For single-launch architectures the limitation is that you get diminishing returns the farther out you go, so in reality our Moon is the furthest NASA could go with humans. That was how far Apollo went, and the SLS is about the same as the Saturn V.

This is what SLS will be in 2028-2030, if the program stays on track -- which is unlikely -- probably $30-40B down the road from here.

Quote
...
The best way forward is to allow many launch vehicles to participate in expanding humanity out into space, and use a launch architecture that embraces that.

My $0.02

Well-spent $0.02.  The impact of FH will be to start a discussion (maybe a short one) on this new way forward.  Chances of success probably less than 50/50, but maybe the seed will be planted.

Most likely outcome is that FH will be glossed over by the incumbency, maybe be given a couple token supply missions or something.  NG and Vulcan/ACES... more of the same, except that the big defense contractors will then have something to gain by allowing change.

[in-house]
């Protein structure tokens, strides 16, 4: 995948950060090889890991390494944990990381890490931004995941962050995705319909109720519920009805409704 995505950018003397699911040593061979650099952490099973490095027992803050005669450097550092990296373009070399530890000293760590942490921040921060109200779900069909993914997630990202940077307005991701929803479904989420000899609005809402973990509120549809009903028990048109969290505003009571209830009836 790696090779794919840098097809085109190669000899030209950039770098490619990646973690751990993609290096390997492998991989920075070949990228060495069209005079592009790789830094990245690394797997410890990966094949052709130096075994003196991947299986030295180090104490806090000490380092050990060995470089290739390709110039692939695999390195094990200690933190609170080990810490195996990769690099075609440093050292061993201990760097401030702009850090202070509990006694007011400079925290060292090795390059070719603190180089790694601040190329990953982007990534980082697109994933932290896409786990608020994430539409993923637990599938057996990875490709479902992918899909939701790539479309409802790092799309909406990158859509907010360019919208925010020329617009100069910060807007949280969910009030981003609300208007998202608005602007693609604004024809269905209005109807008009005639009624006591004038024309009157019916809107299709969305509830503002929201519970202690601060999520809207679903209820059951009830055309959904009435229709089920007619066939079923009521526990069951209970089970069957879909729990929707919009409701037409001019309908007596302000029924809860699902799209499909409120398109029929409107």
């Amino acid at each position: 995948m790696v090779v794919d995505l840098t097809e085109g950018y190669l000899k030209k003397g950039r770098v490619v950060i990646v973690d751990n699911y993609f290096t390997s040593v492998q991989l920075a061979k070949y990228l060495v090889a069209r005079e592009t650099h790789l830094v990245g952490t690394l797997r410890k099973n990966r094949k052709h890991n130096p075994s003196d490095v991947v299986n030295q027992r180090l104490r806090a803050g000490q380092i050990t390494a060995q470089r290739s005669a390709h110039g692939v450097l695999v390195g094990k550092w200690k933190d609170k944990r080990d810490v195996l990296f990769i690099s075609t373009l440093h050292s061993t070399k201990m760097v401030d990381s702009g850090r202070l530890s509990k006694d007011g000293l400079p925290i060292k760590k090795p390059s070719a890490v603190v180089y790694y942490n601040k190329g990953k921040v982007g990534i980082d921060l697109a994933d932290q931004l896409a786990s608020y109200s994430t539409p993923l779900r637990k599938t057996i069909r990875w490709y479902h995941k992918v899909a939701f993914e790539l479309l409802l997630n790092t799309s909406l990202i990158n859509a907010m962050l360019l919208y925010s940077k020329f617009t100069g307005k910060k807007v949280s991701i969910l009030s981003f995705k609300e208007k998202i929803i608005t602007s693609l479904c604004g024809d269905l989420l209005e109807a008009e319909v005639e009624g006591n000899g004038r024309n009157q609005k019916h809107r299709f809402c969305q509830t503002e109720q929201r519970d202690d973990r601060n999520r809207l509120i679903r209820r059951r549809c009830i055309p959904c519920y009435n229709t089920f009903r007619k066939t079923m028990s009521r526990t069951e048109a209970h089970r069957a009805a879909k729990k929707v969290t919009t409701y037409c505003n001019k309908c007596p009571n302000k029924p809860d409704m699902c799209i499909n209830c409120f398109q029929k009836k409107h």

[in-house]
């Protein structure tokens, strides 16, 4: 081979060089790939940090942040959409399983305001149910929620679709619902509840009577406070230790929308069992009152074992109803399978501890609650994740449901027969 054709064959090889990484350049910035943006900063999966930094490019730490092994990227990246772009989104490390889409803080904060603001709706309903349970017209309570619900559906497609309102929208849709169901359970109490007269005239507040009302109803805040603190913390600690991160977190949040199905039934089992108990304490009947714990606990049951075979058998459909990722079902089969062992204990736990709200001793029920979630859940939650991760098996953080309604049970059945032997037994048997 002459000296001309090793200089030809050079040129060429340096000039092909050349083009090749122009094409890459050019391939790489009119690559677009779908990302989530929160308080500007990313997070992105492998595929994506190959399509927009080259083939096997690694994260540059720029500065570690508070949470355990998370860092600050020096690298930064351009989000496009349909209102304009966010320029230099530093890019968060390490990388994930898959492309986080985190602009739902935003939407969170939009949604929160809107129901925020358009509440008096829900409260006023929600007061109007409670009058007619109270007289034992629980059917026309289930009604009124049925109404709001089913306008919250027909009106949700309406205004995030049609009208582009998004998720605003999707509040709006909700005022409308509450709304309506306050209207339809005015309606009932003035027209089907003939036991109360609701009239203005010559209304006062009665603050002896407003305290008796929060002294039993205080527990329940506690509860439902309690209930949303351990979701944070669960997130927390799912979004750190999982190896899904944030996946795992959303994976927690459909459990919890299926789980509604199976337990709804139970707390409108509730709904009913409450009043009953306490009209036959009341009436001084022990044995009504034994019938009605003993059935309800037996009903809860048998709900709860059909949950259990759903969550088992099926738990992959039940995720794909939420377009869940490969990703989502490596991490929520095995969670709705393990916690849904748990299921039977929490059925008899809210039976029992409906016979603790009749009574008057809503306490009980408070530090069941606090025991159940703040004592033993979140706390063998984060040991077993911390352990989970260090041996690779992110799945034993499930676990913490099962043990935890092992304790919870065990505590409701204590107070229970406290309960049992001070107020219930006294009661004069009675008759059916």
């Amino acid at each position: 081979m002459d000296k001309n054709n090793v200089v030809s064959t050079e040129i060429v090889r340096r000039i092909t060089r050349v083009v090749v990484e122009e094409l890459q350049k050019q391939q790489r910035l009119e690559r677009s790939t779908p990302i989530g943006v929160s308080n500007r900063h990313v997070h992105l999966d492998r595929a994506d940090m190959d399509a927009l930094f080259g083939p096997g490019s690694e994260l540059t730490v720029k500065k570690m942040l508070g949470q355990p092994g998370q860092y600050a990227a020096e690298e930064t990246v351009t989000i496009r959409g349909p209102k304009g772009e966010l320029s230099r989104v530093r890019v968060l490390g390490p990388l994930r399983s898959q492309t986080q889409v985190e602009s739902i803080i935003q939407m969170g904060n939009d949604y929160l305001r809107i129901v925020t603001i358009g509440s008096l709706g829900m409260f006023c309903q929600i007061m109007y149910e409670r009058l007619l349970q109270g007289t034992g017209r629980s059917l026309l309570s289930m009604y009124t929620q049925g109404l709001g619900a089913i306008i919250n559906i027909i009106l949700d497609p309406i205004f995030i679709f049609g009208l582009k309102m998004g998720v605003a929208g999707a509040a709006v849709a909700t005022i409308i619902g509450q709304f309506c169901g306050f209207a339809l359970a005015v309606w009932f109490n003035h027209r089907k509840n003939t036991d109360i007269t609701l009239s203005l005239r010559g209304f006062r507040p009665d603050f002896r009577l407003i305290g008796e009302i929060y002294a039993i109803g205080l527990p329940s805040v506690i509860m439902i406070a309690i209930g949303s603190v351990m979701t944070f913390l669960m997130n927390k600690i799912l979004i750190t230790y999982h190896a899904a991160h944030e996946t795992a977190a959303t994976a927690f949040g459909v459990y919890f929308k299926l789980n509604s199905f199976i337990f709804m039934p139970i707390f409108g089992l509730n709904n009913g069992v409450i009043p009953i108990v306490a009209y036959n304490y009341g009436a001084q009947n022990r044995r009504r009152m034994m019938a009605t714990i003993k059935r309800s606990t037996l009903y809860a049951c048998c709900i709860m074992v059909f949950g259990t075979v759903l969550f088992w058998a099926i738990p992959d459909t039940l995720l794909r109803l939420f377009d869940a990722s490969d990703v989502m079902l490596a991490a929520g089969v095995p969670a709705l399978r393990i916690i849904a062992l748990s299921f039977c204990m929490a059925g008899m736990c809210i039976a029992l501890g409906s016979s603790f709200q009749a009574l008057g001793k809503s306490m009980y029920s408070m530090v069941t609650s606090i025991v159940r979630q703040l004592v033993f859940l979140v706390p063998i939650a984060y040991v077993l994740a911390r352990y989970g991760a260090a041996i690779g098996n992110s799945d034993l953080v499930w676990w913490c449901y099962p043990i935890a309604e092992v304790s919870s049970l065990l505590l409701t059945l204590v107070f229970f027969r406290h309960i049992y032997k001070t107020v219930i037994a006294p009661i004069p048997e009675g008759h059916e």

BFR will not be so easy brush aside.  Before SLS Block 1B flies, SLS will be head to head with a vastly more capable rocket and an approach to exploration that actually can accomplish some exploring.  We'll see how that goes.

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Offline TomH

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Re: The fate of SLS after Falcon Heavy debut
« Reply #85 on: 02/10/2018 03:44 am »
The Orion Spacecraft would launch on the second Falcon Heavy after the Lander was in Lunar orbit. The Orion would make a rendezvous with the Lander, dock, transfer crew.

Orion SM has enough ΔV only for TEI, not enough for both LOI and TEI. FH-US cannot remain in standby mode for three days waiting to perform a LOI burn. How would you get the Orion into Lunar orbit and still have enough prop for TEI? You need aux tanks on SM or a small kick stage for LOI. Alternately, you use a lighter D2, but then you need a far more robust SM that can provide ΔV for both burns and ECLSS for 3 weeks.

Offline Robotbeat

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Re: The fate of SLS after Falcon Heavy debut
« Reply #86 on: 02/10/2018 03:52 am »
Don't go into *Low* lunar orbit but instead an elliptical orbit. Way less delta-V to enter and leave. Solves a whole bunch of problems and makes logistics by a whole range of rockets easier.
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Offline A_M_Swallow

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Re: The fate of SLS after Falcon Heavy debut
« Reply #87 on: 02/10/2018 05:54 am »